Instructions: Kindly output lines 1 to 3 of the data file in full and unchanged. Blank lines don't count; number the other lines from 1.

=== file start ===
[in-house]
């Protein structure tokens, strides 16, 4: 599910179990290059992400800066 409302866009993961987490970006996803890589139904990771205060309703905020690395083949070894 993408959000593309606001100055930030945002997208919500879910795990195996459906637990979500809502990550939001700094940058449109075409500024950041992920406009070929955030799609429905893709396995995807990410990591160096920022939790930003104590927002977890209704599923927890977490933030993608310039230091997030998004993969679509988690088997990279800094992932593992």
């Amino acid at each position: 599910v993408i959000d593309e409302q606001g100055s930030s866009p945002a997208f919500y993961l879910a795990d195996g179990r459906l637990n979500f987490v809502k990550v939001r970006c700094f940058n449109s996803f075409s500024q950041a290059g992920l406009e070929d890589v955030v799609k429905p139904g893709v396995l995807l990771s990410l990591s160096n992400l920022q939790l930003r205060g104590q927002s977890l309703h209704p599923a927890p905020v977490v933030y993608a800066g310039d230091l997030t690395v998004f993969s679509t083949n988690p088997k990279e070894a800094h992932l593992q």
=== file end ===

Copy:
[in-house]
């Protein structure tokens, strides 16, 4: 599910179990290059992400800066 409302866009993961987490970006996803890589139904990771205060309703905020690395083949070894 993408959000593309606001100055930030945002997208919500879910795990195996459906637990979500809502990550939001700094940058449109075409500024950041992920406009070929955030799609429905893709396995995807990410990591160096920022939790930003104590927002977890209704599923927890977490933030993608310039230091997030998004993969679509988690088997990279800094992932593992």
């Amino acid at each position: 599910v993408i959000d593309e409302q606001g100055s930030s866009p945002a997208f919500y993961l879910a795990d195996g179990r459906l637990n979500f987490v809502k990550v939001r970006c700094f940058n449109s996803f075409s500024q950041a290059g992920l406009e070929d890589v955030v799609k429905p139904g893709v396995l995807l990771s990410l990591s160096n992400l920022q939790l930003r205060g104590q927002s977890l309703h209704p599923a927890p905020v977490v933030y993608a800066g310039d230091l997030t690395v998004f993969s679509t083949n988690p088997k990279e070894a800094h992932l593992q």